I remember my Uncle Pat and Michael telling me that November was the best month to look out for stars in the night sky. They told me tales of Orion the Hunter while pointing out his triple starred belt, which is sometimes called the three kings or the three sisters.

My November recollections are of smoky Bonfire Nights, when the excitement and anticipation began to build for a couple of weeks beforehand; continuing right up until the big night itself. The bonfire stack on the waste land behind Albert Road and Alexandra Street got bigger and more bountiful as each day passed; sporting old chairs, bedsteads, dressing table legs and scraggy mattresses all piled skywards.

Alongside this memory lies one of the pungent smell of charred jacket potatoes, and the amazing aroma of homemade ham broth, steaming in cups – still too hot to drink – ready for a dunking from a large Forster’s white bread bun; which lasted just long enough to soak up the remains at the bottom and sides of the cup, encapsulating the last drops of deliciousness.

I recollect the sticky sweetness of gingerbread, cooked with golden syrup, black treacle, and muscovado brown sugar; so rich that it stuck to the roof of your mouth and clung on to your front teeth. Chewy, crimson glazed toffee apples appeared just before bedtime, and became the treat of the night as the firework display was underway.

I reflect on the sparklers, hand held at arms length, dancing in the darkness for only a few seconds before expiring into black sooty discarded sticks.

By far the most spectacular sight of Guy Fawkes night in my minds eye, is the roar and spectacle as the bonfire is lit and takes hold, cascading it’s heat to those gathered around, wrapped up snugly in coats, hats, scarves and gloves. I can still feel the stinging warmth on my face, and the fuggy tickle in my nostrils.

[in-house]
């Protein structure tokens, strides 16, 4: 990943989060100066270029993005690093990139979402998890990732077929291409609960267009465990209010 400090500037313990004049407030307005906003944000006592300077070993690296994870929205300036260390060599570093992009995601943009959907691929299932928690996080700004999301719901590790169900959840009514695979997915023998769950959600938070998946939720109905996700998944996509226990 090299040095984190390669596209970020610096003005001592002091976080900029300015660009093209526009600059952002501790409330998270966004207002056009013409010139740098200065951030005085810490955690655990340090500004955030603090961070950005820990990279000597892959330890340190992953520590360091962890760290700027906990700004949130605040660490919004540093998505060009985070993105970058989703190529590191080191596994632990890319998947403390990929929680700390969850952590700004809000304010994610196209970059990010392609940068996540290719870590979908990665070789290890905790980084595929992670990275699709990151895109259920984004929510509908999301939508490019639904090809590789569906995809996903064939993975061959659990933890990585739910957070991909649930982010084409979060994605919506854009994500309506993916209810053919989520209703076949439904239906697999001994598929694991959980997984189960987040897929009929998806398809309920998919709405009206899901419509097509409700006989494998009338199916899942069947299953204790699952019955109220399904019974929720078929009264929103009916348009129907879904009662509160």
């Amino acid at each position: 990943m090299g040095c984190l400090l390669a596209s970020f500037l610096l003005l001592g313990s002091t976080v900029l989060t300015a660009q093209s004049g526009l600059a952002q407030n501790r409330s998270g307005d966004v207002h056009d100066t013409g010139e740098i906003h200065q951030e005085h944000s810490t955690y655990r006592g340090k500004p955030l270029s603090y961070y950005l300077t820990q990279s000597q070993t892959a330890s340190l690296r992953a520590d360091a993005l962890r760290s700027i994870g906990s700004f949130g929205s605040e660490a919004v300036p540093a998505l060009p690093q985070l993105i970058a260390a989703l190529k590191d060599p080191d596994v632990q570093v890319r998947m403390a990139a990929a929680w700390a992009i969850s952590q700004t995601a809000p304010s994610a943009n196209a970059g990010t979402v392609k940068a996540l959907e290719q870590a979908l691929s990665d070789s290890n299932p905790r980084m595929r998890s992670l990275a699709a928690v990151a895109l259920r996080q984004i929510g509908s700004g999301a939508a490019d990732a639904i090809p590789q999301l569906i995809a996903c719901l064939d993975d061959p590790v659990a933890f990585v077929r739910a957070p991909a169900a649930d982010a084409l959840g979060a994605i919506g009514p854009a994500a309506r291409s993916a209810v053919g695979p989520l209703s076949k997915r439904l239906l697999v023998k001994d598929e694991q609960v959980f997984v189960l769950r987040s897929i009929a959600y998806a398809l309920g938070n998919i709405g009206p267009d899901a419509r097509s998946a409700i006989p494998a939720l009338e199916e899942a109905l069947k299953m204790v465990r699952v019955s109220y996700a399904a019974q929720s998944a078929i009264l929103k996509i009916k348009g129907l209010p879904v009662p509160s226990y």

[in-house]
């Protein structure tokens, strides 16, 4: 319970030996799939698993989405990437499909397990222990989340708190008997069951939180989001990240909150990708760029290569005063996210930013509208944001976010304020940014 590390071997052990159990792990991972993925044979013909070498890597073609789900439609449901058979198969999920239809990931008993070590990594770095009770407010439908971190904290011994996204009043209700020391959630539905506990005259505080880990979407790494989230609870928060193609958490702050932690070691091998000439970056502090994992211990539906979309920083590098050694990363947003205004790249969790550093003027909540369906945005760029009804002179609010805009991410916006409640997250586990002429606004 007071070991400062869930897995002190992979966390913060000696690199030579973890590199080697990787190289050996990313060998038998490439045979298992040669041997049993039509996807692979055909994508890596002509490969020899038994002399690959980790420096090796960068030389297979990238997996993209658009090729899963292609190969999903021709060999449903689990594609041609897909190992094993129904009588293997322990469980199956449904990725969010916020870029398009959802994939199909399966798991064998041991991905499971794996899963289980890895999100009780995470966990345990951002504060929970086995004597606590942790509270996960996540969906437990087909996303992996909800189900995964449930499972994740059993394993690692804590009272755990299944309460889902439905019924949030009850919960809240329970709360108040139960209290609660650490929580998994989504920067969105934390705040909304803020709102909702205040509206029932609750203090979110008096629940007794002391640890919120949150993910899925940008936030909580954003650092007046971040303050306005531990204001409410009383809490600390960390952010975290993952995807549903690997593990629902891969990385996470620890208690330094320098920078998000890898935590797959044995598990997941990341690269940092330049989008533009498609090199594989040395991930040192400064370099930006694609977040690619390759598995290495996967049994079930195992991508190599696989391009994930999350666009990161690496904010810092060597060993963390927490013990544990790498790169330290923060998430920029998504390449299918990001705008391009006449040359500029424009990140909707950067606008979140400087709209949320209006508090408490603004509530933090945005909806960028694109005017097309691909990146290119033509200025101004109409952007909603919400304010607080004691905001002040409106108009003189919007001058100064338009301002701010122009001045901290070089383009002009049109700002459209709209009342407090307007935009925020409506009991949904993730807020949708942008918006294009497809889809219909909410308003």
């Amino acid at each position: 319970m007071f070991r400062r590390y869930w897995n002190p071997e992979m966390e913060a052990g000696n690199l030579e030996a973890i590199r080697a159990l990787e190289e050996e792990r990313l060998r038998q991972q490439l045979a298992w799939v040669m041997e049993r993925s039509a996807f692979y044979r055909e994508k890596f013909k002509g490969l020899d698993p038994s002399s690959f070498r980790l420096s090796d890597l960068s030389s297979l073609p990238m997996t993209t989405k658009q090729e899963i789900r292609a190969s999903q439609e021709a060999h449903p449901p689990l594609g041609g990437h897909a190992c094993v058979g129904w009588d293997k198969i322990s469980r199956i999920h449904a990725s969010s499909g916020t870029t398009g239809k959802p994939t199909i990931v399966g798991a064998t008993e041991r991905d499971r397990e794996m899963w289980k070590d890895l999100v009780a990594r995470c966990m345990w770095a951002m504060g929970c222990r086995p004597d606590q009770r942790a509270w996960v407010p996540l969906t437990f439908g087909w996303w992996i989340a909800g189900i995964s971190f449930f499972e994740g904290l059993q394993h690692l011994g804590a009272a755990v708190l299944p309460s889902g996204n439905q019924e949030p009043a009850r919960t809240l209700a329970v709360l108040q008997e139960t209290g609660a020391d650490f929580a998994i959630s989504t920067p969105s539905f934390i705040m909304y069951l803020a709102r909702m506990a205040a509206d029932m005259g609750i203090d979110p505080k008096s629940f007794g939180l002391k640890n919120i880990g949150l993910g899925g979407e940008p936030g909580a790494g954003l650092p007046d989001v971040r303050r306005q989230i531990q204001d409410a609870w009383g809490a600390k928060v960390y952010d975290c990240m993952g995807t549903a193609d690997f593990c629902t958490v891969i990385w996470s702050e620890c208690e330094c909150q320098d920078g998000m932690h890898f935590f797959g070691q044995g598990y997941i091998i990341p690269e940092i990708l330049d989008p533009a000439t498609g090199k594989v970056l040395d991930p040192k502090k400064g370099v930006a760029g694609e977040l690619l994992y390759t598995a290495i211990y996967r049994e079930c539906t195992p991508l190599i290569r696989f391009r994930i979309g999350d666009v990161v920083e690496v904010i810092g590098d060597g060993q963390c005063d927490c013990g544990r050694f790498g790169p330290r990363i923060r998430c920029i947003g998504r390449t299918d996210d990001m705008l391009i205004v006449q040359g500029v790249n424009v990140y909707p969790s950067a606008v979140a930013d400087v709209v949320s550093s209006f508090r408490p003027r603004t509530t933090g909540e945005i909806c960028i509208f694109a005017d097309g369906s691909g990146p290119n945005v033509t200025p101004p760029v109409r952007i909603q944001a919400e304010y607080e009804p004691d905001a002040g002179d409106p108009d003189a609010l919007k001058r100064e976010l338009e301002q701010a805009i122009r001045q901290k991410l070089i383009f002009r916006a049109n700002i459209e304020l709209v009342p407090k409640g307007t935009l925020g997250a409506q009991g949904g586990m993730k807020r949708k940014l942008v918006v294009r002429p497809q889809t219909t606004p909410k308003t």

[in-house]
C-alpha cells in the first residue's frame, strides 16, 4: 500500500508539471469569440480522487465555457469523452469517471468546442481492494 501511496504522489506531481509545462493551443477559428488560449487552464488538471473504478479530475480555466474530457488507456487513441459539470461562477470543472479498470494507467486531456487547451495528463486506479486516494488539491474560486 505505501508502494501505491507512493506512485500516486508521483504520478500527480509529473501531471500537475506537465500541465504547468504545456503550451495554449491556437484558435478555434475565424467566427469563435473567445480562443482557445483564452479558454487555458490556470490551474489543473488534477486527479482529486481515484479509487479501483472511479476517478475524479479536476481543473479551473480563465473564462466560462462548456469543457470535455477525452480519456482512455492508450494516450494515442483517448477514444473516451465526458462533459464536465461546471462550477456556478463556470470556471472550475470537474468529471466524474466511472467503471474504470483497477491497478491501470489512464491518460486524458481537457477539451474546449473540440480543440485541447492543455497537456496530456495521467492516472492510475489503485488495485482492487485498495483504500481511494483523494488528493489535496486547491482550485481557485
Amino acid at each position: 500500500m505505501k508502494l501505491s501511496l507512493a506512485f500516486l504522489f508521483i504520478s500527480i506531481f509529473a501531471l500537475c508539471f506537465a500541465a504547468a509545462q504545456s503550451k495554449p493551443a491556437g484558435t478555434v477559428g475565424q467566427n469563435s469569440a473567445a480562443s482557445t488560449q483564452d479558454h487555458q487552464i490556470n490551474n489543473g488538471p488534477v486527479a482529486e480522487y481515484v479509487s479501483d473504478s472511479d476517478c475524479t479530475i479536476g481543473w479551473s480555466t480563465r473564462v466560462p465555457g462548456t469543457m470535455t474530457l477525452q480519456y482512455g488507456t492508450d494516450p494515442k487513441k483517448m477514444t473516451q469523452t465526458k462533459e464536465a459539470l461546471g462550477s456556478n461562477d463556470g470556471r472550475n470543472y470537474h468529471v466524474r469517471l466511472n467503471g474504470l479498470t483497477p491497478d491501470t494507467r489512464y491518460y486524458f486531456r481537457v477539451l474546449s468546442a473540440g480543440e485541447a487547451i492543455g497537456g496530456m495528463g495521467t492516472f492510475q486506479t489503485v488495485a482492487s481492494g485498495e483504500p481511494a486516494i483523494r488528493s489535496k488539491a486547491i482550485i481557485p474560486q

One of the lads who lived a couple of streets away had made a ‘super bogie’ from old pram wheels and wooden planks, he said he’d obtained from a secret supplier. It was a fine specimen and the large ‘Silver Cross’ tyres at the back complimented the sturdy frame. He showed it off one Bonfire Night, early evening, treating the little kids to a backer down the hill at Berry Edge Road. I’d already had my go and had scraped knees and a spelk in my thumb to prove it, so I made my way back to the gathering around the fire.

The sky was ablaze with colour as rogue sparks and flitting flames leapt into the darkened night sky. Yet behind all this the stars still glistened and while I pointed out my favourite three bright ones to my friends; Bogie Lad hurtled the corner doing a lap of honour round the bonfire with all the young kids cheering him on. He nodded a huge grin to the crowd, but his adoration didn’t last long, as his Grandma – who was extremely tall for a Nana – earlifted him into the house. We all felt sorry for him as he missed the the end of the night, as the ash filled, gently glowing fire, sunk slowly in to sleep and we walked leisurely home to a final cup of Ovaltine.

The next day word got round that his prize possession had been dismantled, and only the pram wheels were left sulking in a lonely spot in the backyard. Once again he was milking the limelight as we all shared his misfortune after school.

By teatime though, his Grandma put the record straight, telling all the neighbours the day had run away with her and she’d got nothing done, as she had to get a man in to relay the floorboards in the corner the back bedroom!

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